US company offers people the chance to create intellitars – intelligent avatars – of themselves
People who die in Hollywood movies often find themselves floating around on a cloud as angels. Now a startup in Huntsville, Alabama, will let you go to a different kind of cloud after you die: the computing kind.
The two-year-old company, called Intellitar, lets people create intelligent avatars or “intellitars” of themselves now, so they can spend time with their ancestors forever. The avatars are designed to look and talk like their creators, who stock their virtual selves with information to pass on to future generations through virtual conversations.
“We’ve become accustomed to archiving many things: pictures, video, documents, recordings … why not archive yourself?” said Don Davidson, CEO and co-founder of Intellitar.
Conversing with ancestors is an age-old dream. In the 19th and early 20th centuries, auditoriums and private parlors all over North America and Europe hosted “spirit mediums” who claimed to channel the minds and personalities of the dead. After going into a trance, they would start speaking in someone else’s voice and answer questions posed by descendants left behind. Though some well-known mediums were exposed as frauds, millions of people followed Spiritualism as a religion at its height.
Intellitar is bringing this quest into the Facebook era, letting people represent themselves in the virtual afterlife. Instead of trances and spells, Virtual Eternity uses a combination of text-to-speech technology, artificial intelligence and animation tools, all running on the Rackspace cloud-computing infrastructure. It’s currently in “live beta,” but it’s set for commercial launch by the end of this year, Davidson said. After that, Intellitar has other ideas for how its technology could be used, which it isn’t disclosing yet.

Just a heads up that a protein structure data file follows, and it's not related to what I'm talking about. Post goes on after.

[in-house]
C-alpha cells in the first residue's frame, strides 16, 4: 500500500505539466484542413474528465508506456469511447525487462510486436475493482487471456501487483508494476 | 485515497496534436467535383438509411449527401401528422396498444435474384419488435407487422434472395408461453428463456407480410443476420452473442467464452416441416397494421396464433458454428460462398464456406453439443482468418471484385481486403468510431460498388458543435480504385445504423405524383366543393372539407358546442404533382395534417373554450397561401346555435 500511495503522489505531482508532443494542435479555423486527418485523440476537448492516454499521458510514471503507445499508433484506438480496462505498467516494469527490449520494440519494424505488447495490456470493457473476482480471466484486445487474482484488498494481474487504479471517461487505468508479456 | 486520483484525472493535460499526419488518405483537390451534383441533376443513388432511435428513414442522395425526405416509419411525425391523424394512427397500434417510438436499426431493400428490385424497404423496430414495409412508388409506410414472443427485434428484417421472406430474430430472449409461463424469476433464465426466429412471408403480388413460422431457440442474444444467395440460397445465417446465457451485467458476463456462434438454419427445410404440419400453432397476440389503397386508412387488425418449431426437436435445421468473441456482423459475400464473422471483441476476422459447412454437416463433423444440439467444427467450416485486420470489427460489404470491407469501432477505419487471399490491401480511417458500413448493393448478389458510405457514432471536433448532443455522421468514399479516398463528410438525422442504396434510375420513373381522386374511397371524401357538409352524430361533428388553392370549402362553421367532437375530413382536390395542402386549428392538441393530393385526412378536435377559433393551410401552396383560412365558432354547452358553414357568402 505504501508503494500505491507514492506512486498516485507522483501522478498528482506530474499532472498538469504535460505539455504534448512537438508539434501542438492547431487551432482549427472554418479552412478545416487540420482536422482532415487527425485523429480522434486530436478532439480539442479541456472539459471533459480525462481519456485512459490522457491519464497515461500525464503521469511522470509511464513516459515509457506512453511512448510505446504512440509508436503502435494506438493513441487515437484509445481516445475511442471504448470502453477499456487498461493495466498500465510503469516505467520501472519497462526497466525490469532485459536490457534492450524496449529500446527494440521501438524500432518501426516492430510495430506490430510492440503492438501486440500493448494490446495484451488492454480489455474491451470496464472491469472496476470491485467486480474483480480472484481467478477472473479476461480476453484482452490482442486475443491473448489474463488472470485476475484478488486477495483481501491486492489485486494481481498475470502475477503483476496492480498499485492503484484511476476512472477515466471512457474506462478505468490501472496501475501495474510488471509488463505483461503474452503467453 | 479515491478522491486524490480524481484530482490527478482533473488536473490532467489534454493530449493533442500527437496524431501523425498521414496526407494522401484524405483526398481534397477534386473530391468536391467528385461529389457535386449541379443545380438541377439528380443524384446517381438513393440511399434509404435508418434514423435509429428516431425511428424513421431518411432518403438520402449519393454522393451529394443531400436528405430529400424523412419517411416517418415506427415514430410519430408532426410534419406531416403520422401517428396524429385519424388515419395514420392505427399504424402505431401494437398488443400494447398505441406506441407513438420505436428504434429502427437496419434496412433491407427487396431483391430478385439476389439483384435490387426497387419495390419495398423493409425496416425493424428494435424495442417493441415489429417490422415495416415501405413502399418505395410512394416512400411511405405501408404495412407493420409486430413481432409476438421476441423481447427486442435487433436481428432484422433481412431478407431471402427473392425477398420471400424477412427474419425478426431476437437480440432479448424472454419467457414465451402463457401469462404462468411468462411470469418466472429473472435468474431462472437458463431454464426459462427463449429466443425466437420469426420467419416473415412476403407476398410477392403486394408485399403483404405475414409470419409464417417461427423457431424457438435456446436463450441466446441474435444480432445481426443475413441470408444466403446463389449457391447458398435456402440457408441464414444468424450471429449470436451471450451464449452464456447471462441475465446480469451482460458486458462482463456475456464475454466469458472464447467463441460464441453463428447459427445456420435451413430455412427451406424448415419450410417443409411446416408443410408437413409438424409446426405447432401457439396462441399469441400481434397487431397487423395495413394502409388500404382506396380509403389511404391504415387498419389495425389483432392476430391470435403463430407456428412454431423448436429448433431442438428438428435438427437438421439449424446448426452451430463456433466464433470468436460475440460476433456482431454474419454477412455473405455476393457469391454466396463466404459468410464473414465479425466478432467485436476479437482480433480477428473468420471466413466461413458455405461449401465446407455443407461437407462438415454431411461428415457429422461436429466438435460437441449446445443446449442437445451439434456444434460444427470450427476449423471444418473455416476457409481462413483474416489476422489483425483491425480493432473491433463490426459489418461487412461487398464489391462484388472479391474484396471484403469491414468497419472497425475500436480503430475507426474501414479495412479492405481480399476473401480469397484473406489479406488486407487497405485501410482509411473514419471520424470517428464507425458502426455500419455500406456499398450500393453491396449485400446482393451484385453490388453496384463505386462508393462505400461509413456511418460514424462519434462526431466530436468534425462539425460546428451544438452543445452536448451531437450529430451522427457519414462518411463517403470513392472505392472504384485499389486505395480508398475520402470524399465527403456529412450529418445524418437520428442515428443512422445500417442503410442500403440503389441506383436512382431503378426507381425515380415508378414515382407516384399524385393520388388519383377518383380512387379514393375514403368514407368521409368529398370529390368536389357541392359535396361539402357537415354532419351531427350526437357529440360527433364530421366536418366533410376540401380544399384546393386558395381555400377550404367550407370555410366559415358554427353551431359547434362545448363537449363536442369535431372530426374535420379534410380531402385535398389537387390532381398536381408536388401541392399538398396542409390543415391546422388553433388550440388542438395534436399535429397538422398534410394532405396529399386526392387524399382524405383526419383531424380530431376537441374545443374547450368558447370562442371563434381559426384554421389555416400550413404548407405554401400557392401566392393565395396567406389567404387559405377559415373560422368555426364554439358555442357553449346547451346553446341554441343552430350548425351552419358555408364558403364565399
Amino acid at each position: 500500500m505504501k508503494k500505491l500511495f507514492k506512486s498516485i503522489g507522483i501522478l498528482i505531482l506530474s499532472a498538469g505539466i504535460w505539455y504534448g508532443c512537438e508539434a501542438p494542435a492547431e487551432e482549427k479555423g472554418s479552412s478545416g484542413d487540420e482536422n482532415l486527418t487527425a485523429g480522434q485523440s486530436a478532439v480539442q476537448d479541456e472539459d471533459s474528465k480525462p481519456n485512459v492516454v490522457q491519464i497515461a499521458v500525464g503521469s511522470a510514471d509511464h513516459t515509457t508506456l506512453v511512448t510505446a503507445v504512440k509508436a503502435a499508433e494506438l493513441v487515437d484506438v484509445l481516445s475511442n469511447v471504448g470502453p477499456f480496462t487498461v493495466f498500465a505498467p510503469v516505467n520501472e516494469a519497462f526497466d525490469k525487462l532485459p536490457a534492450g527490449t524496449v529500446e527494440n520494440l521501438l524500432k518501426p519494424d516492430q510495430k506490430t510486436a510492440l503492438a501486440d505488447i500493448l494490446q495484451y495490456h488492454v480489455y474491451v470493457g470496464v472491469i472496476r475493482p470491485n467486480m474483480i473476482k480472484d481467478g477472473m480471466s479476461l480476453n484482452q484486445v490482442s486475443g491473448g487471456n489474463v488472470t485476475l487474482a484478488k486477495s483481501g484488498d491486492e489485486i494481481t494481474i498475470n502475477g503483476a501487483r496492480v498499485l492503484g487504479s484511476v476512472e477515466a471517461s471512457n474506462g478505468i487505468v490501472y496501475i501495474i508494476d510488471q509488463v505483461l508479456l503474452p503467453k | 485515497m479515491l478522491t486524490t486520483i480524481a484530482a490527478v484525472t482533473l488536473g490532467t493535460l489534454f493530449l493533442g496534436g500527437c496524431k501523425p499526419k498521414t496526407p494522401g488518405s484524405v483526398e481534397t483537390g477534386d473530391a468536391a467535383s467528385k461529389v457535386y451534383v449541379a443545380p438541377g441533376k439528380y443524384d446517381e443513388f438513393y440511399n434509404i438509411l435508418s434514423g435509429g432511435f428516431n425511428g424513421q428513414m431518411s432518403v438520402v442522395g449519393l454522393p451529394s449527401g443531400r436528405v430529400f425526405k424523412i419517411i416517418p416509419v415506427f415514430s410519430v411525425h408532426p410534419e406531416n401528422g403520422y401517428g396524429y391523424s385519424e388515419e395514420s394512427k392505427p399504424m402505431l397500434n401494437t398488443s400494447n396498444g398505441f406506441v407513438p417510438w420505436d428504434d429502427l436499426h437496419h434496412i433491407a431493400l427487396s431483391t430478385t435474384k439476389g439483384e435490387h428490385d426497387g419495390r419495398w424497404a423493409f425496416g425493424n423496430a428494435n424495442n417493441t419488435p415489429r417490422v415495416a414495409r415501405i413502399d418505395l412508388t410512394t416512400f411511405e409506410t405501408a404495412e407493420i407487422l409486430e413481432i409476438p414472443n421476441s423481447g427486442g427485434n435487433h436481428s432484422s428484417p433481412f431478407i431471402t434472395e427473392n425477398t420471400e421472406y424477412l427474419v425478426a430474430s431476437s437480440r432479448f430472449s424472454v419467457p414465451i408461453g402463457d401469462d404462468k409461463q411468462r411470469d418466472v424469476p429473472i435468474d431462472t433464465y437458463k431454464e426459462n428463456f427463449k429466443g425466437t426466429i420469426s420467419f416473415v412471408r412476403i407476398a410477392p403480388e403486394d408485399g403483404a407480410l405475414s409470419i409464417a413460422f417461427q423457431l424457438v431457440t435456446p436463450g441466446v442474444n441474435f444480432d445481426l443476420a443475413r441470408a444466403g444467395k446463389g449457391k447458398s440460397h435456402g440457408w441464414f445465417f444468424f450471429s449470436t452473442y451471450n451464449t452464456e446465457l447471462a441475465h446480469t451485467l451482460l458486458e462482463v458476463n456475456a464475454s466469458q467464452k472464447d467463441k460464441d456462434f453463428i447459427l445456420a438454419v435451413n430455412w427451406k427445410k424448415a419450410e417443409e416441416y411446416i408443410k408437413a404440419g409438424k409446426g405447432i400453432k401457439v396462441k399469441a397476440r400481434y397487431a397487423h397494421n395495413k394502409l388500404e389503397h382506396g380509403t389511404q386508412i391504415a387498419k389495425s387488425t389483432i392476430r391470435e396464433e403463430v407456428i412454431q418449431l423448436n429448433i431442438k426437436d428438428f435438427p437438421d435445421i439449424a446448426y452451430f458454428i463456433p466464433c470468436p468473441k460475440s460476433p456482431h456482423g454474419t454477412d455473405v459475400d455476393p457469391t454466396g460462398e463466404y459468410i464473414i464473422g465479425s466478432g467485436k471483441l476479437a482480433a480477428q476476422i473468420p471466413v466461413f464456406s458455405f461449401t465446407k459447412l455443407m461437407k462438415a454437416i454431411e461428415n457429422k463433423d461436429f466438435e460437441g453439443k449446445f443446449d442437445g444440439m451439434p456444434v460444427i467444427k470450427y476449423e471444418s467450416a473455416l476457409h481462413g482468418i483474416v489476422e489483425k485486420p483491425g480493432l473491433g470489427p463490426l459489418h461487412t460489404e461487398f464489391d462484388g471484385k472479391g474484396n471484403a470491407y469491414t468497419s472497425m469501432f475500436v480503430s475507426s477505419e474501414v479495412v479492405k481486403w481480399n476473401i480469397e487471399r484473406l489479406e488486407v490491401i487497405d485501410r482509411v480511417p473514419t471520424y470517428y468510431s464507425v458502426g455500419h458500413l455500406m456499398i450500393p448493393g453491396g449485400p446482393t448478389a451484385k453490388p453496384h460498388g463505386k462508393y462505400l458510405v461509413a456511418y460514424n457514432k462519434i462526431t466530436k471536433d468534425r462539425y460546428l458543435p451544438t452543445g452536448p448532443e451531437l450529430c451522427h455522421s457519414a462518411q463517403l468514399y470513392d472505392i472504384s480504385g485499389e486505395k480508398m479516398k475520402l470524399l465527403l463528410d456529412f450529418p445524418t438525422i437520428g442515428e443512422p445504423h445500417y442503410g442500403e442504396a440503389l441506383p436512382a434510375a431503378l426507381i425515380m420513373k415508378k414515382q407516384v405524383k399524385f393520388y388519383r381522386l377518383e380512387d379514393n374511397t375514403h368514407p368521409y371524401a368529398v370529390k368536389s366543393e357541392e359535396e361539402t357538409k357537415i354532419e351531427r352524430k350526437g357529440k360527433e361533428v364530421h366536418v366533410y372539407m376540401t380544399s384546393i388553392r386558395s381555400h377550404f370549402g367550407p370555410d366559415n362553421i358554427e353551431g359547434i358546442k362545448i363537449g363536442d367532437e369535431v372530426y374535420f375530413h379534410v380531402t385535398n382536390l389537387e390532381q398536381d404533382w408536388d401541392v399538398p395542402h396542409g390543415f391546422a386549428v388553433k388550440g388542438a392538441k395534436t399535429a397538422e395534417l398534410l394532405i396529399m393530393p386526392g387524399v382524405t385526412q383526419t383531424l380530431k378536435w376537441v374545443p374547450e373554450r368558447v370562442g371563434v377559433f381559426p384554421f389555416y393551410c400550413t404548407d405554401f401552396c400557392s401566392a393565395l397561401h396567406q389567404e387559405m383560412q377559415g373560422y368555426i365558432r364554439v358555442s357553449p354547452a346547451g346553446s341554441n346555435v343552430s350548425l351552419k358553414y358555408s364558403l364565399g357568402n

To create an intellitar, a user sets up a free or paid account, uploads a single digital portrait photo, and adds information by answering predesigned questions and submitting text.
To make the avatar speak, Intellitar offers a selection of prepared digital voices. As with other elements of Virtual Eternity, a paid account (starting at $US5.95 per month) offers more options. Free members get four sample voices, while those with paid accounts get a selection of 12, which is also being expanded. These are standard voices created by professional voice artists who speak a long series of words and phrases. The recordings can be broken down and then recombined into whatever the avatar wants to say, Davidson said.
If the idea of your late grandmother speaking to you in the voice of a well-trained stranger is less than heartwarming, Intellitar is also preparing an alternative approach. By year’s end, the company plans to offer a tool for about $100 that will let your grandmother “train” the avatar in her own voice.
Along with a voice, the avatar needs a face, which is based on the .jpg image you uploaded but can move, thanks to digital animation. The lips, facial muscles and head move as the avatar talks. The avatar’s eyes even blink, though this effect still has a bit of a house-of-horror look. Intellitar tried to find a compromise between a good moving image and available computing resources, and the company is working toward a more realistic experience, Davidson said. A demonstration, featuring Davidson’s own intellitar, is available on the company’s website.